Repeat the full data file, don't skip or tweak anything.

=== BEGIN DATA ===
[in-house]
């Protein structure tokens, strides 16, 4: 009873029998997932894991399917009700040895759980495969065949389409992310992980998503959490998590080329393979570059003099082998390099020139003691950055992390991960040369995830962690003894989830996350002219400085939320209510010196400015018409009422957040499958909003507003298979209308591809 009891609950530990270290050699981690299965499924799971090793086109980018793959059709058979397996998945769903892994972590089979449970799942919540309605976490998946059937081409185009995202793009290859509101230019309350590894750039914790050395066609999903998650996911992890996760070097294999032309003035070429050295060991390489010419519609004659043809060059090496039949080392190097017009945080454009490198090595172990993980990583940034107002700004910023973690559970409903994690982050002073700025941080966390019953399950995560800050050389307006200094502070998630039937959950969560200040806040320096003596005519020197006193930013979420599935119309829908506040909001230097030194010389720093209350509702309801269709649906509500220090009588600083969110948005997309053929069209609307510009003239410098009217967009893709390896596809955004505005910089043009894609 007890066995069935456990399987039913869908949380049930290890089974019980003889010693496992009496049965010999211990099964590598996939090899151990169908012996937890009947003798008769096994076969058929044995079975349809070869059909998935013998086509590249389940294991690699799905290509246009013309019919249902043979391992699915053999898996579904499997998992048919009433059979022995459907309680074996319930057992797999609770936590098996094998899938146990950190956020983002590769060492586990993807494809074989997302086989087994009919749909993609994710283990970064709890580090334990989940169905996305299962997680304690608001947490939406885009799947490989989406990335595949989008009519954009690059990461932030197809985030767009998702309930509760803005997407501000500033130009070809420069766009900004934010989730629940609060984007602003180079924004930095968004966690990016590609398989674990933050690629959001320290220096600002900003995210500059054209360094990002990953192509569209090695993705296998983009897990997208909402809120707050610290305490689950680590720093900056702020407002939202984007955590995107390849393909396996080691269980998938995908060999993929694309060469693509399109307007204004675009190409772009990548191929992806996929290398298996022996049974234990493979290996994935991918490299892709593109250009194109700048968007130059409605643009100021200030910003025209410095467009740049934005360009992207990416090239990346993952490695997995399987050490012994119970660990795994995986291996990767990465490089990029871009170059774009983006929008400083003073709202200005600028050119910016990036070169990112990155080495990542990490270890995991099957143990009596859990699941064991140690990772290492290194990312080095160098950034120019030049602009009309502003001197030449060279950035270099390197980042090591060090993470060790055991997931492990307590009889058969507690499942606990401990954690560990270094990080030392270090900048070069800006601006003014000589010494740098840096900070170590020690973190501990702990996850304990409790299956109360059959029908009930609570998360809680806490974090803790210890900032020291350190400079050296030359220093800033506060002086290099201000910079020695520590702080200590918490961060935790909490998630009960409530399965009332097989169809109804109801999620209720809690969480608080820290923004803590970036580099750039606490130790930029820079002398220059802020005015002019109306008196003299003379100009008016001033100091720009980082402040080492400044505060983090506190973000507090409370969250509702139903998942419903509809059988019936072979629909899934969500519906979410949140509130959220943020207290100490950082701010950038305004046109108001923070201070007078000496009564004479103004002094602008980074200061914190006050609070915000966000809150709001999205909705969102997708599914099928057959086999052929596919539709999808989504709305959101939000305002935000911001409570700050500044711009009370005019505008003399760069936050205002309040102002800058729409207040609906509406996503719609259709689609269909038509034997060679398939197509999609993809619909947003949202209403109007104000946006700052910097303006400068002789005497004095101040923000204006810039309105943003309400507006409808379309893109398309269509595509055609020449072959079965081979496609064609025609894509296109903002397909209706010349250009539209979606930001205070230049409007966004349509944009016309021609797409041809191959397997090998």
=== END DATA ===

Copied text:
[in-house]
């Protein structure tokens, strides 16, 4: 009873029998997932894991399917009700040895759980495969065949389409992310992980998503959490998590080329393979570059003099082998390099020139003691950055992390991960040369995830962690003894989830996350002219400085939320209510010196400015018409009422957040499958909003507003298979209308591809 009891609950530990270290050699981690299965499924799971090793086109980018793959059709058979397996998945769903892994972590089979449970799942919540309605976490998946059937081409185009995202793009290859509101230019309350590894750039914790050395066609999903998650996911992890996760070097294999032309003035070429050295060991390489010419519609004659043809060059090496039949080392190097017009945080454009490198090595172990993980990583940034107002700004910023973690559970409903994690982050002073700025941080966390019953399950995560800050050389307006200094502070998630039937959950969560200040806040320096003596005519020197006193930013979420599935119309829908506040909001230097030194010389720093209350509702309801269709649906509500220090009588600083969110948005997309053929069209609307510009003239410098009217967009893709390896596809955004505005910089043009894609 007890066995069935456990399987039913869908949380049930290890089974019980003889010693496992009496049965010999211990099964590598996939090899151990169908012996937890009947003798008769096994076969058929044995079975349809070869059909998935013998086509590249389940294991690699799905290509246009013309019919249902043979391992699915053999898996579904499997998992048919009433059979022995459907309680074996319930057992797999609770936590098996094998899938146990950190956020983002590769060492586990993807494809074989997302086989087994009919749909993609994710283990970064709890580090334990989940169905996305299962997680304690608001947490939406885009799947490989989406990335595949989008009519954009690059990461932030197809985030767009998702309930509760803005997407501000500033130009070809420069766009900004934010989730629940609060984007602003180079924004930095968004966690990016590609398989674990933050690629959001320290220096600002900003995210500059054209360094990002990953192509569209090695993705296998983009897990997208909402809120707050610290305490689950680590720093900056702020407002939202984007955590995107390849393909396996080691269980998938995908060999993929694309060469693509399109307007204004675009190409772009990548191929992806996929290398298996022996049974234990493979290996994935991918490299892709593109250009194109700048968007130059409605643009100021200030910003025209410095467009740049934005360009992207990416090239990346993952490695997995399987050490012994119970660990795994995986291996990767990465490089990029871009170059774009983006929008400083003073709202200005600028050119910016990036070169990112990155080495990542990490270890995991099957143990009596859990699941064991140690990772290492290194990312080095160098950034120019030049602009009309502003001197030449060279950035270099390197980042090591060090993470060790055991997931492990307590009889058969507690499942606990401990954690560990270094990080030392270090900048070069800006601006003014000589010494740098840096900070170590020690973190501990702990996850304990409790299956109360059959029908009930609570998360809680806490974090803790210890900032020291350190400079050296030359220093800033506060002086290099201000910079020695520590702080200590918490961060935790909490998630009960409530399965009332097989169809109804109801999620209720809690969480608080820290923004803590970036580099750039606490130790930029820079002398220059802020005015002019109306008196003299003379100009008016001033100091720009980082402040080492400044505060983090506190973000507090409370969250509702139903998942419903509809059988019936072979629909899934969500519906979410949140509130959220943020207290100490950082701010950038305004046109108001923070201070007078000496009564004479103004002094602008980074200061914190006050609070915000966000809150709001999205909705969102997708599914099928057959086999052929596919539709999808989504709305959101939000305002935000911001409570700050500044711009009370005019505008003399760069936050205002309040102002800058729409207040609906509406996503719609259709689609269909038509034997060679398939197509999609993809619909947003949202209403109007104000946006700052910097303006400068002789005497004095101040923000204006810039309105943003309400507006409808379309893109398309269509595509055609020449072959079965081979496609064609025609894509296109903002397909209706010349250009539209979606930001205070230049409007966004349509944009016309021609797409041809191959397997090998």